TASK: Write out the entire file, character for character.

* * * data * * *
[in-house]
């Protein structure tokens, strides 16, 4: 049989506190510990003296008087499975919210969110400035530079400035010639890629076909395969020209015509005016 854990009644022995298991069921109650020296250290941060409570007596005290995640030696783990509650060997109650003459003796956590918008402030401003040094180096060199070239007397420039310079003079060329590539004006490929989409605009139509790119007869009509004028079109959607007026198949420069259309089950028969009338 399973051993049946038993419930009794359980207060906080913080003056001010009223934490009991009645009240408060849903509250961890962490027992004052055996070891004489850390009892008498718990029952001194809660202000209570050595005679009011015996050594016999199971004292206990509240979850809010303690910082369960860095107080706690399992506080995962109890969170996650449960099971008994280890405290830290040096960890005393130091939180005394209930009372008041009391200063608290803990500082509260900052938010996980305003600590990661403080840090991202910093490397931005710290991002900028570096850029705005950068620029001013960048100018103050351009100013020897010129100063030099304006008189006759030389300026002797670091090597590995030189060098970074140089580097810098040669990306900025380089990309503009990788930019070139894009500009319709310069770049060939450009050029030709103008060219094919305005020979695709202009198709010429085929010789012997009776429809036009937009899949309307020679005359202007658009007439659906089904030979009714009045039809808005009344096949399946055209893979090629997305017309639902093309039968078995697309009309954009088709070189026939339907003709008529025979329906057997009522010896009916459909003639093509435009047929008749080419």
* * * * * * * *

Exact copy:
[in-house]
């Protein structure tokens, strides 16, 4: 049989506190510990003296008087499975919210969110400035530079400035010639890629076909395969020209015509005016 854990009644022995298991069921109650020296250290941060409570007596005290995640030696783990509650060997109650003459003796956590918008402030401003040094180096060199070239007397420039310079003079060329590539004006490929989409605009139509790119007869009509004028079109959607007026198949420069259309089950028969009338 399973051993049946038993419930009794359980207060906080913080003056001010009223934490009991009645009240408060849903509250961890962490027992004052055996070891004489850390009892008498718990029952001194809660202000209570050595005679009011015996050594016999199971004292206990509240979850809010303690910082369960860095107080706690399992506080995962109890969170996650449960099971008994280890405290830290040096960890005393130091939180005394209930009372008041009391200063608290803990500082509260900052938010996980305003600590990661403080840090991202910093490397931005710290991002900028570096850029705005950068620029001013960048100018103050351009100013020897010129100063030099304006008189006759030389300026002797670091090597590995030189060098970074140089580097810098040669990306900025380089990309503009990788930019070139894009500009319709310069770049060939450009050029030709103008060219094919305005020979695709202009198709010429085929010789012997009776429809036009937009899949309307020679005359202007658009007439659906089904030979009714009045039809808005009344096949399946055209893979090629997305017309639902093309039968078995697309009309954009088709070189026939339907003709008529025979329906057997009522010896009916459909003639093509435009047929008749080419």